My son got a bee last year for a vintage typewriter and the search turned into a full fledged collection. Lovely old manual machines he found at dusty antique shops and stalls. He’s been a tinkerer all his life, a musician, good with this hands, so he cleans them up, fixes what needs fixing, learns their history, and sometimes passes them along for a fair price. You can see his growing collection here at Tumblr.
Earlier this fall as I was continuing my poetry postcard project into indefinitely, I decided I needed a typewriter, and bless his heart, he showed up with one and then he and his darling wife gave it to me for my birthday in October.
Its a beautiful 1946 portable Royal “Quiet Touch” in wonderful condition, a beautiful lacquered tweed case trimmed in heavy leather. I’m learning how to type again on real keys, you have to press on with real finger muscles. OMG! Beautiful glass keys like the great poets typed on, real ink on real paper, real tap-tap-tapping, and the beautiful little ding when you get to the end of the line and have to slide the carriage back. Nothing automatic. No deleting. No spell checker. No auto-correct, thank you very much! Every goof right there on the page. I guess Hemingway loved this typewriter, they say. Me too.
I was three when this machine was made as the company went back into production after the war. Imagine. A machine 68 years old that still works and wonderfully. Came out of a different time, a different mind-set about things lasting.
So now in the early mornings when I get up, get my coffee and my wrap over my shoulders against this chill weather, out in my sunroom where I can see the sky, the stars, the dark, stillness of the trees, I begin typing. Barely visible, I press my fingers into the keys and let some kind of little poem write itself on the page. I let all the mistakes just be and actually I’m getting better even tho I kind of like the roughness of faulty typing. The spaces and wrong letters and dropped characters. This morning as I sat down I heard the neighborhood owl right outside. So, here’s today’s Typewriter Poem photographed by candlelight with my iPhone. Strange kind of bridging of the mechanical and digital ages.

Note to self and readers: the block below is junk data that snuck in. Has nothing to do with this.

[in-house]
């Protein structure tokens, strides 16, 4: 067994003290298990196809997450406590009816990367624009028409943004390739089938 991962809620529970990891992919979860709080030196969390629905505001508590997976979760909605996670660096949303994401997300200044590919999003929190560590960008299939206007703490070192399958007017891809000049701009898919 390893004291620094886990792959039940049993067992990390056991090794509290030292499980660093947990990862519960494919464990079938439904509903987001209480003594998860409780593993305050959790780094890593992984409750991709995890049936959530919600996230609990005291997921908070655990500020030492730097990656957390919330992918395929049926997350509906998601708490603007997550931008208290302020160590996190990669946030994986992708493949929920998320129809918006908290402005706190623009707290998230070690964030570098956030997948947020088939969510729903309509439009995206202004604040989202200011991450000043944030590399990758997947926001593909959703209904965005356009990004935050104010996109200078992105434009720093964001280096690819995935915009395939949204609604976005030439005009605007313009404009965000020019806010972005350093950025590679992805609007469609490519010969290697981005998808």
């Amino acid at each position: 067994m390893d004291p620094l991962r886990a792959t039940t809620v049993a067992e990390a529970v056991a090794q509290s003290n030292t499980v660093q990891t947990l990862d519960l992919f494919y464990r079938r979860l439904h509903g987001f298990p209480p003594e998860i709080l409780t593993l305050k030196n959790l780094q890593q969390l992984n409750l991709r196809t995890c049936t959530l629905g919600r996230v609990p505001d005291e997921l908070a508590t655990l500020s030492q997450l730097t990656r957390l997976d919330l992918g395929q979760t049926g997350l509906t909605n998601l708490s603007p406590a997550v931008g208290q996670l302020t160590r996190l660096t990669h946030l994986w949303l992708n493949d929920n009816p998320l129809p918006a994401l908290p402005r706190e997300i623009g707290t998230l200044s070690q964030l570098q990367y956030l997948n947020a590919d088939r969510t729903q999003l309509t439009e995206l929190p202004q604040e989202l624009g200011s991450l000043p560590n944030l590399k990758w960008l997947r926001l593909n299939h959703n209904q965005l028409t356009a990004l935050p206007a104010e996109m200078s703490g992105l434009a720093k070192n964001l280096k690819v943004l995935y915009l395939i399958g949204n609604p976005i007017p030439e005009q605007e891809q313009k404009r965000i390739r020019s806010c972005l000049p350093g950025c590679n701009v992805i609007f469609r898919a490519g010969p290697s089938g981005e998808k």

The intention here is not to write a great poem, a crafted poem, a be-labored poem. But to let the fingers, the morning, the keys work together to bring something forward into the articulated day. A little poem you could paste onto a postcard if you wanted to, maybe. As I have done in the last weeks. A witnessing of the hour, brief, quiet, solitary, chill. Too soon vanished in the rising day. These dawn poems at an old typewriter to press a memory onto the shifting page of time so it won’t be forgotten. An owl. The stars. The candle. Me awake in it.